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Text by MARTIN WINDROW, Color plates by MICHAEL ROFFE. YEAR 1972
Czech-built PzKpfw. 38t Ausf. H tank of 7th Panzer Division crossing the La Bassée Canal, June 1940; of the 218 tanks in his division, Rommel had only some three dozen German-designed vehicles. Note that the crew wear black tank uniforms but grey sidecaps. The Schutzmütze had been withdrawn, but supplies of the black sidecap were not yet available for all personnel. (Conway Maritime Press)
The winter of 1941/2 saw the first great set-back of German arms. The wonder was that they survived it at all, but from now on the hallmark of the Wehrmacht was to be an incredible resilience in the face of repeated failure.
One of the few PzKpfw. III tanks of the 7th Panzer Division being guided on to a French beach at the end of the drive to St-Valéry, June 1940. Note large national flag draped over rear stowage for aerial recognition. (Conway Maritime Press)
The real military significance of the desert campaign (as distinct from its considerable political and psychological implications) might almost be said to be the practical schooling it provided in the art of mobile warfare. For most of the campaign the forces were relatively small; the terrain was limitless, and quite open; there were no urban areas, no civilians, nothing except the desert and the enemy. For two years Erwin Rommel's two Panzer units (5th Light, later 21st Panzer Division, and 15th Panzer Division) were the key pieces in a huge chess game. Both sides were completely ruled by the supply problem: one cannot live off the land in the desert, and without fuel and ammunition one cannot manoeuvre or fight. Movement was everything, and Rommel showed himself a master of opportunism. Living precariously off captured and improvised material at the end of far-extended and unreliable supply lines, he outguessed and outmanoeuvred successive British generals sent against him. His young colonels and junior generals, almost without exception, went on to high command in Europe and Russia after Montgomery's arrival with vastly increased Allied resources had finally pinned the Afrika Korps down and destroyed it. The special problems of the desert - the unusual strains imposed upon men and machinery by the sand and the climate, the constant and imperative problem of resupply, the irrelevance of static infantry positions in all but a very few sectors, the enforced self-sufficiency of the tank regiments - these taught lessons which were to be valuable in the declining years of the Reich. The importance of recovering one's own crippled vehicles from the battlefield, and of capturing or destroying the enemy's non-runners, became paramount; another technique perfected in this theatre was the closely combined use of tanks and anti-tank guns, to bring the enemy armour to battle at a time and place of one's own choosing. The desert was also a forcing-house in the constant guns-and-armour race, seeing the introduction of the long 75 mm gun of the PzKpfw. IV F2, the Grant/Lee series of American tanks and the immortal Sherman.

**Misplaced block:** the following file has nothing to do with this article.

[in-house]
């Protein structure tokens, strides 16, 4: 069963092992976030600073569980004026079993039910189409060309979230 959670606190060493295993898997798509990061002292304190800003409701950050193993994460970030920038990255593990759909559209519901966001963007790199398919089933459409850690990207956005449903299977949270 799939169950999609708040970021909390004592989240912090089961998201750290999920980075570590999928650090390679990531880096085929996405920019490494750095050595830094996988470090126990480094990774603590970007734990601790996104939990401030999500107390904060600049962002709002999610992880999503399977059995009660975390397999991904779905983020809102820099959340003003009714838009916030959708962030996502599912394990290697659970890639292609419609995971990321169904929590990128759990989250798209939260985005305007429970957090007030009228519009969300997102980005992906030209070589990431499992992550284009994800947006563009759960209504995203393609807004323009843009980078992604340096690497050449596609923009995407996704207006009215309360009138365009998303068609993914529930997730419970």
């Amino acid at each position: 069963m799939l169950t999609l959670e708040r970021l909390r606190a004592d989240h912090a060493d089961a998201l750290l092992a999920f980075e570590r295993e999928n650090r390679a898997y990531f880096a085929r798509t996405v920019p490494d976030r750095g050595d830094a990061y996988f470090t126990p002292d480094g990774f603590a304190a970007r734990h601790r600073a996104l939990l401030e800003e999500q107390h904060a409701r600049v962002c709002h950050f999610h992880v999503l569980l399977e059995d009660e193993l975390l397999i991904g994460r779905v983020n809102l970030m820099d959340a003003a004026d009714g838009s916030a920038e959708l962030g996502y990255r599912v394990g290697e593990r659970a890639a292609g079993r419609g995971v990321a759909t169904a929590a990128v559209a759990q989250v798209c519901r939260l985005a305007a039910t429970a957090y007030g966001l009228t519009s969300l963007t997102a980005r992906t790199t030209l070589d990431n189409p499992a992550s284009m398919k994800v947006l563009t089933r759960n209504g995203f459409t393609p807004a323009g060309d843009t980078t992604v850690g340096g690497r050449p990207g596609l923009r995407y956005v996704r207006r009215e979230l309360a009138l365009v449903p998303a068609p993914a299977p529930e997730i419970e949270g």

The architect of victory in the West enjoys his hour: Heinz Guderian, tank general supreme, on the French coast in 1940. Note the uniforms of the two officers behind him. (Imperial War Museum)
The years 1942-4 saw the huge seesaw campaign in the East go through a series of phases of which only the main features need here be summarized. The Panzer units, recovering with great resilience from Soviet successes in the winter of 1941/2, were launched eastward again in the late spring, when the momentum of the Red Army's counter-offensive had run down. This time the emphasis was on the southern sector. One huge force battered its way deep into the Caucasus, another pushed the Soviets back to Stalingrad. This city on the Volga, originally seen only as a flanking strongpoint for the great southern drive, came to occupy German attention to a ridiculous and tragic degree. It became a symbol - something almost always fatal in war. The tanks, once more in need of rest and refit after a hard summer's campaign, were sucked into street fighting, and soaked away into the rubble of the devastated factories and wharfs. The inevitable Soviet winter counter-offensive cost the Germans enormous losses, both in the doomed city and on the periphery of the encirclement when rescue attempts were mounted.
The turn of 1942/3 saw yet another enforced task of frantic rebuilding in the Wehrmacht - and once again the task was achieved. But the price was a subtle watering-down of the effectiveness of the Panzers. Hitler, having established personal control over operations, placed far too much faith in the new tanks which came into service in 1943, the PzKpfw. V 'Panther' and PzKpfw. VI 'Tiger'. The Panther, produced in response to the success of the T-34, was excellent, but it was introduced without sufficient development. The mighty Tiger was terrifyingly efficient in defence in close country and was capable of great local success, but it was not the answer to the Allied armoured developments. In the West a heavy concentration on a few standard types, not particularly formidable individually but very reliable and capable of mass production, built up the strength of the British and American armoured divisions in readiness for D-Day. Rigid standardization in Russia produced thousands of T-34S and KVs. In contrast to this industrial might, Germany began to fill the depleted regiments with 'S.P.s' - self-propelled guns mounted in limited-traverse housings on well-tried tank chassis. These were relatively cheap, quick and easy - but they were basically defensive weapons, and their capacity for attack was seriously limited.
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